Speaking

I enjoy speaking to audiences across Ohio about women’s history and northeast Ohio history. Find my upcoming lectures here. Please contact me if you are interested in scheduling one of my lectures. I am currently offering the following:

“All we need is to continue to speak the truth fearlessly”: The Forgotten Life of Suffragist Lucy Stone

Lucy Stone tirelessly campaigned for women’s suffrage and the abolition of slavery in an era when it was improper for women to speak publicly. Best known for refusing to take her husband’s surname after marriage, Stone broke barriers and ignored propriety. When a disagreement caused her to part ways with fellow suffragists Elizabeth Cady Stanton and Susan B. Anthony, Stone founded her own suffrage organization. Yet, despite her achievements, Lucy Stone is absent from history books and largely forgotten today. Find out more about this 19th-century woman’s crusade for equality.

From Suffrage to Science: The Life of Antoinette Brown Blackwell

In a time when few American attended went to college, Antoinette Brown Blackwell pursued the coursework required for a divinity degree but was denied recognition for her work. Despite that, she became one of the first women ordained as a Protestant minister in the United States. Blackwell went on to pen scientific and philosophical works that were largely motivated by her support of women’s suffrage and women’s equality.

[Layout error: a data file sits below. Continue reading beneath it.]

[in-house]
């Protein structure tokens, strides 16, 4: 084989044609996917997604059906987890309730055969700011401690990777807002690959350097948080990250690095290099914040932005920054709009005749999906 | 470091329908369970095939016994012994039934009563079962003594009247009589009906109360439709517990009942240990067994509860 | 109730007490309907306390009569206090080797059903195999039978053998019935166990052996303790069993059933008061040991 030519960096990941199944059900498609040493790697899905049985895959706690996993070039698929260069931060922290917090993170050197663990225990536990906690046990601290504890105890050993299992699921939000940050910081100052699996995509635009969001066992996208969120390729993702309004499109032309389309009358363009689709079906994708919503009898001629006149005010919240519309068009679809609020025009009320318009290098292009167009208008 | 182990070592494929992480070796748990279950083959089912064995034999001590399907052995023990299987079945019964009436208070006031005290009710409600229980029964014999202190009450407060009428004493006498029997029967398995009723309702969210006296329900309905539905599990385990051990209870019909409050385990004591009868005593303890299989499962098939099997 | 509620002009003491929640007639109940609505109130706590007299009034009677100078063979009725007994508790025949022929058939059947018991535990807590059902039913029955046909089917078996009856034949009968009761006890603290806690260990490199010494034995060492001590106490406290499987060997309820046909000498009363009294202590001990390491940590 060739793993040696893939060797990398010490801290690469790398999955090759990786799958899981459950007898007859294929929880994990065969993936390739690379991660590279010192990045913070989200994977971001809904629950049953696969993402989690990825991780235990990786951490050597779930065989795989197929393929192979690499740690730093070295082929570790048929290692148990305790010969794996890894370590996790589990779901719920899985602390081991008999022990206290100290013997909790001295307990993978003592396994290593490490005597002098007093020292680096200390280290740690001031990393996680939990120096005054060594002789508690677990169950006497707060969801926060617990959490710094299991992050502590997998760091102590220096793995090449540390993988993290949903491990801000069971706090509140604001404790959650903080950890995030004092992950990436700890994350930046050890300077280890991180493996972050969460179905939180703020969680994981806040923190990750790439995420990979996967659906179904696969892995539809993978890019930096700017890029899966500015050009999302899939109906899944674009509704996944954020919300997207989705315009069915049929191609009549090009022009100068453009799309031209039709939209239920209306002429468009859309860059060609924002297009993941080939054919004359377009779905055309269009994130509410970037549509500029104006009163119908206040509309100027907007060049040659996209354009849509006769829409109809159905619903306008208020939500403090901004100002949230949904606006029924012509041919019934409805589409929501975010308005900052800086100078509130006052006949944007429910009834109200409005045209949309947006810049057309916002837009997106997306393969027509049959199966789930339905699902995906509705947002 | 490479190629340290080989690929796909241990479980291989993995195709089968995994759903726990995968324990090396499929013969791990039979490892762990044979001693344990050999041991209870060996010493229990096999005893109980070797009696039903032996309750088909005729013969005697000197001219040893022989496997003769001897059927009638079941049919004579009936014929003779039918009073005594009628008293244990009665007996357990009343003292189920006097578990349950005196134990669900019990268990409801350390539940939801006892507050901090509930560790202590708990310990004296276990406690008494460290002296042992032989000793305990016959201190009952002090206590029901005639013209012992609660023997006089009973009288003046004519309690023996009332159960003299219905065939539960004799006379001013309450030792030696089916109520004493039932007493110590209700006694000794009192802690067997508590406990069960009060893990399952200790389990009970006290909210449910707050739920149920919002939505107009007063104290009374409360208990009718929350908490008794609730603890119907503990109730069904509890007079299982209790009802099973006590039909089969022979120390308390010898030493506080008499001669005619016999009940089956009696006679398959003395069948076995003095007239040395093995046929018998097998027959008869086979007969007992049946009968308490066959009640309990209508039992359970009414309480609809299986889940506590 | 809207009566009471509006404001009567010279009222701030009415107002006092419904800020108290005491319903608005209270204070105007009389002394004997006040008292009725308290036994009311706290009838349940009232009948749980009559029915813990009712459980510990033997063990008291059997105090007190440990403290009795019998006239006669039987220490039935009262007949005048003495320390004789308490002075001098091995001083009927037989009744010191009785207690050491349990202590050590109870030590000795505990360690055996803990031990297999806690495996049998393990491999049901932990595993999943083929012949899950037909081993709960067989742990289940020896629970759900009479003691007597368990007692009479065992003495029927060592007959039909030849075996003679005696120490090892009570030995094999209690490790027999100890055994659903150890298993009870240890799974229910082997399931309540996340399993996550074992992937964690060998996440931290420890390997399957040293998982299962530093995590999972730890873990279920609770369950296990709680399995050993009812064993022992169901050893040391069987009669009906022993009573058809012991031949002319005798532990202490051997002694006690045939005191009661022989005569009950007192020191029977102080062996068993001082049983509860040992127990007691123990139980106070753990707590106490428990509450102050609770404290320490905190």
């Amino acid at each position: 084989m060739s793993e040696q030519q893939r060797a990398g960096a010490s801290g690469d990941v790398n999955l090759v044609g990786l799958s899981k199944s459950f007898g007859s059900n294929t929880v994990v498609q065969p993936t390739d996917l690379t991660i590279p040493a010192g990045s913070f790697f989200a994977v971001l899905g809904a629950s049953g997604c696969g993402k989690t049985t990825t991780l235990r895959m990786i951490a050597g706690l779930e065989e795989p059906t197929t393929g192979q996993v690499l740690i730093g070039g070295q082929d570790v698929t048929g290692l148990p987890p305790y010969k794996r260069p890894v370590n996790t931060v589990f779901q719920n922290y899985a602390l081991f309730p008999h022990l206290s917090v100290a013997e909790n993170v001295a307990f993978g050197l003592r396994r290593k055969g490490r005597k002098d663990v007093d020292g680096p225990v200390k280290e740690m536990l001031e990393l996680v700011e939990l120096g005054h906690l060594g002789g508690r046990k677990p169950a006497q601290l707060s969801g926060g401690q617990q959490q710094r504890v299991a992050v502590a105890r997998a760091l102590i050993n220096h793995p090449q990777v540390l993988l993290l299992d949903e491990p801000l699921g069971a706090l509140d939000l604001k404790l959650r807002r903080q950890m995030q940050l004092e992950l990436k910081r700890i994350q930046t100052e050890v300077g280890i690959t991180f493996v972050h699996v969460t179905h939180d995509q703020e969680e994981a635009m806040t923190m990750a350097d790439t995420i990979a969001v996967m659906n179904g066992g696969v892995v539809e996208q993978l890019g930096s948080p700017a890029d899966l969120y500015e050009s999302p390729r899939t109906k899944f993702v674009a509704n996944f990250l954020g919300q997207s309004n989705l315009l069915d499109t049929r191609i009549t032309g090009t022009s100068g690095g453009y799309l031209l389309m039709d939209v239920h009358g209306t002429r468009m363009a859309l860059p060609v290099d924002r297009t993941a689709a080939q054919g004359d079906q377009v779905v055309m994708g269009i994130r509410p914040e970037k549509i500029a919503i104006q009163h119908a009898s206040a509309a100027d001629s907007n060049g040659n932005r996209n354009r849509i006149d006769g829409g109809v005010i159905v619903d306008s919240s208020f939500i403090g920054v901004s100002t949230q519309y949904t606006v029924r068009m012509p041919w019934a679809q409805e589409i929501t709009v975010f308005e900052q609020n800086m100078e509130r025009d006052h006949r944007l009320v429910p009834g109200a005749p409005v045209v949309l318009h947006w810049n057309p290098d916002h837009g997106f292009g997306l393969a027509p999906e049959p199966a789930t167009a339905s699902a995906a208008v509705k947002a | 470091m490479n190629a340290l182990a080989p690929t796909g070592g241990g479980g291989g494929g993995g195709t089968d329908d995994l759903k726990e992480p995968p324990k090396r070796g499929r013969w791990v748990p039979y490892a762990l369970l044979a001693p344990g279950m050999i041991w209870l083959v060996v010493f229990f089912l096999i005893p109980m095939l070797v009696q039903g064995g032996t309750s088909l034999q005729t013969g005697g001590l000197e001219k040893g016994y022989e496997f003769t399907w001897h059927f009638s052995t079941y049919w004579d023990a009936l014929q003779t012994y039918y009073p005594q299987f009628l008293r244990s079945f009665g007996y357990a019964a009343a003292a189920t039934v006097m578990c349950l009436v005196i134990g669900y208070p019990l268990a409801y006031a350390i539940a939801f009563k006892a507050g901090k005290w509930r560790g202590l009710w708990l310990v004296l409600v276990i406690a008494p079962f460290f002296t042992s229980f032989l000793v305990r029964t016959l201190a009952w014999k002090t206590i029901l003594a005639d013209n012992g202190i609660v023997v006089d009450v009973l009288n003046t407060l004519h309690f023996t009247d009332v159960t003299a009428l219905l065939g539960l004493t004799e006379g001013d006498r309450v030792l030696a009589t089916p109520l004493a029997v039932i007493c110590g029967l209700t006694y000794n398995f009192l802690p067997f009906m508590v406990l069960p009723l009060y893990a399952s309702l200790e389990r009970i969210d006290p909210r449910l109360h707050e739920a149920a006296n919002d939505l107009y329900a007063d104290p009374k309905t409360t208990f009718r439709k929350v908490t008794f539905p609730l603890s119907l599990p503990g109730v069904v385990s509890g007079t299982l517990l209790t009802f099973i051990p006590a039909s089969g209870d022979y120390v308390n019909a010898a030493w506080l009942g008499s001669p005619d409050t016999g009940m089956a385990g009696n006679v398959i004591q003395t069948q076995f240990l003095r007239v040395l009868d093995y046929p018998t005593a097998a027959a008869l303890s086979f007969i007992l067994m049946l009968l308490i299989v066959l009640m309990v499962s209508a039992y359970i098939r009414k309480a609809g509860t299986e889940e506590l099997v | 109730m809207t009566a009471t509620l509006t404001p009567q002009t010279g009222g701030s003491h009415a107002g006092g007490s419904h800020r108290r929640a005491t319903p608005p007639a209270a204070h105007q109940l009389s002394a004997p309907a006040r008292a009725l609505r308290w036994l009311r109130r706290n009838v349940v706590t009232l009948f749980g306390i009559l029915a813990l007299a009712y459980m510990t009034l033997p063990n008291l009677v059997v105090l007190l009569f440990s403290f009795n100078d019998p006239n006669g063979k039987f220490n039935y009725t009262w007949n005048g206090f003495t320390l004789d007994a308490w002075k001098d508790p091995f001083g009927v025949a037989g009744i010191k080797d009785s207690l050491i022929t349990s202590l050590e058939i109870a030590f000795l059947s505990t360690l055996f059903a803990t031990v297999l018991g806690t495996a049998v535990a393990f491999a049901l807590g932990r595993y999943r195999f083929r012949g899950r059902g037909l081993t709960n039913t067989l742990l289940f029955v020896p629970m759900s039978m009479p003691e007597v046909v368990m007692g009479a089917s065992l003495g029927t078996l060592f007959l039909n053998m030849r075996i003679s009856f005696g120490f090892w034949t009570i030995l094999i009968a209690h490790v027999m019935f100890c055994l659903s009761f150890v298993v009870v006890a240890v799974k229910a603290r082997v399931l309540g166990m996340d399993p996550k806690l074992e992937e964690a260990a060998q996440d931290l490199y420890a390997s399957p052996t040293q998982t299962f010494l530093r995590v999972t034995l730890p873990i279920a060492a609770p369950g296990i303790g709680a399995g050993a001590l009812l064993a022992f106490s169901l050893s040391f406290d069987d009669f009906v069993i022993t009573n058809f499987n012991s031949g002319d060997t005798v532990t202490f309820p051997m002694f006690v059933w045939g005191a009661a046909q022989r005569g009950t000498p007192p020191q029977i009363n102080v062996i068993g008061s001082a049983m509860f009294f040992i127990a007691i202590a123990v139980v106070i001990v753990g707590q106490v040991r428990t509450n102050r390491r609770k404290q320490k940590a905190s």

Mary Church Terrell: Marching for Suffrage and Civil Rights

In 1950, 86-year-old Mary Church Terrell successfully launched a campaign that led to the desegregation of dining establishments in Washington D.C. This work capped off a lifetime of activism. As the daughter of former slaves, she spent her college days yearning for when she could “promote the welfare of her race.” When Terrell received her bachelor’s degree in 1884, only four other Black women had attained that distinction. She worked as a teacher, lecturer, and activist, and she loyally supported the suffrage cause, even when white suffragists refused to accept her because of her race.